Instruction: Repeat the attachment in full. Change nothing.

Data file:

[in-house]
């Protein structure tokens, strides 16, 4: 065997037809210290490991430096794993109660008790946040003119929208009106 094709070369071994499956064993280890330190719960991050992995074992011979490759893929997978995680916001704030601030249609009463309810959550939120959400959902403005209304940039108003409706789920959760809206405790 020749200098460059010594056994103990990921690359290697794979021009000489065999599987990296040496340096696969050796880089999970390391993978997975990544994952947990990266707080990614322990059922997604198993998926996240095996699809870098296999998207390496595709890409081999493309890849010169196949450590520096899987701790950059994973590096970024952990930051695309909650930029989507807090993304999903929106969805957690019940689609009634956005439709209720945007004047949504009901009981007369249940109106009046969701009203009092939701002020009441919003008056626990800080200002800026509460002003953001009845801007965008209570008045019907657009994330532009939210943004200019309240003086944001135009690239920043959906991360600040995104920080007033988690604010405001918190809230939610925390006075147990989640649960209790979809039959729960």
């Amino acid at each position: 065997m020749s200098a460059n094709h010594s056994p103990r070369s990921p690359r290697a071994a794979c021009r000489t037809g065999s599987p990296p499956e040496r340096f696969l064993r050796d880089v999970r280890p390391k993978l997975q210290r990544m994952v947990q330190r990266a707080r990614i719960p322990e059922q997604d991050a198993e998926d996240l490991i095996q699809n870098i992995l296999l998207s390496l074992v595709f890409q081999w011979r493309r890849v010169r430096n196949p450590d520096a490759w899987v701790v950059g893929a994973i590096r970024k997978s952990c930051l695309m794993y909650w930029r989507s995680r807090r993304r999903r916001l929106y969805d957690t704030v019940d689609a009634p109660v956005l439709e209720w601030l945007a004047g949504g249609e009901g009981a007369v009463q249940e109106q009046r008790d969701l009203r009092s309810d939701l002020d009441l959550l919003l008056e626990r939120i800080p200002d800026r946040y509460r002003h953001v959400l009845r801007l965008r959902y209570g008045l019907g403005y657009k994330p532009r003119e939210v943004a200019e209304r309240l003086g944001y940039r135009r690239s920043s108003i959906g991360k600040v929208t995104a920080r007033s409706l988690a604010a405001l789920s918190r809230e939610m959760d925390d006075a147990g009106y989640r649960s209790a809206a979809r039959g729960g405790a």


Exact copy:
[in-house]
């Protein structure tokens, strides 16, 4: 065997037809210290490991430096794993109660008790946040003119929208009106 094709070369071994499956064993280890330190719960991050992995074992011979490759893929997978995680916001704030601030249609009463309810959550939120959400959902403005209304940039108003409706789920959760809206405790 020749200098460059010594056994103990990921690359290697794979021009000489065999599987990296040496340096696969050796880089999970390391993978997975990544994952947990990266707080990614322990059922997604198993998926996240095996699809870098296999998207390496595709890409081999493309890849010169196949450590520096899987701790950059994973590096970024952990930051695309909650930029989507807090993304999903929106969805957690019940689609009634956005439709209720945007004047949504009901009981007369249940109106009046969701009203009092939701002020009441919003008056626990800080200002800026509460002003953001009845801007965008209570008045019907657009994330532009939210943004200019309240003086944001135009690239920043959906991360600040995104920080007033988690604010405001918190809230939610925390006075147990989640649960209790979809039959729960």
């Amino acid at each position: 065997m020749s200098a460059n094709h010594s056994p103990r070369s990921p690359r290697a071994a794979c021009r000489t037809g065999s599987p990296p499956e040496r340096f696969l064993r050796d880089v999970r280890p390391k993978l997975q210290r990544m994952v947990q330190r990266a707080r990614i719960p322990e059922q997604d991050a198993e998926d996240l490991i095996q699809n870098i992995l296999l998207s390496l074992v595709f890409q081999w011979r493309r890849v010169r430096n196949p450590d520096a490759w899987v701790v950059g893929a994973i590096r970024k997978s952990c930051l695309m794993y909650w930029r989507s995680r807090r993304r999903r916001l929106y969805d957690t704030v019940d689609a009634p109660v956005l439709e209720w601030l945007a004047g949504g249609e009901g009981a007369v009463q249940e109106q009046r008790d969701l009203r009092s309810d939701l002020d009441l959550l919003l008056e626990r939120i800080p200002d800026r946040y509460r002003h953001v959400l009845r801007l965008r959902y209570g008045l019907g403005y657009k994330p532009r003119e939210v943004a200019e209304r309240l003086g944001y940039r135009r690239s920043s108003i959906g991360k600040v929208t995104a920080r007033s409706l988690a604010a405001l789920s918190r809230e939610m959760d925390d006075a147990g009106y989640r649960s209790a809206a979809r039959g729960g405790a």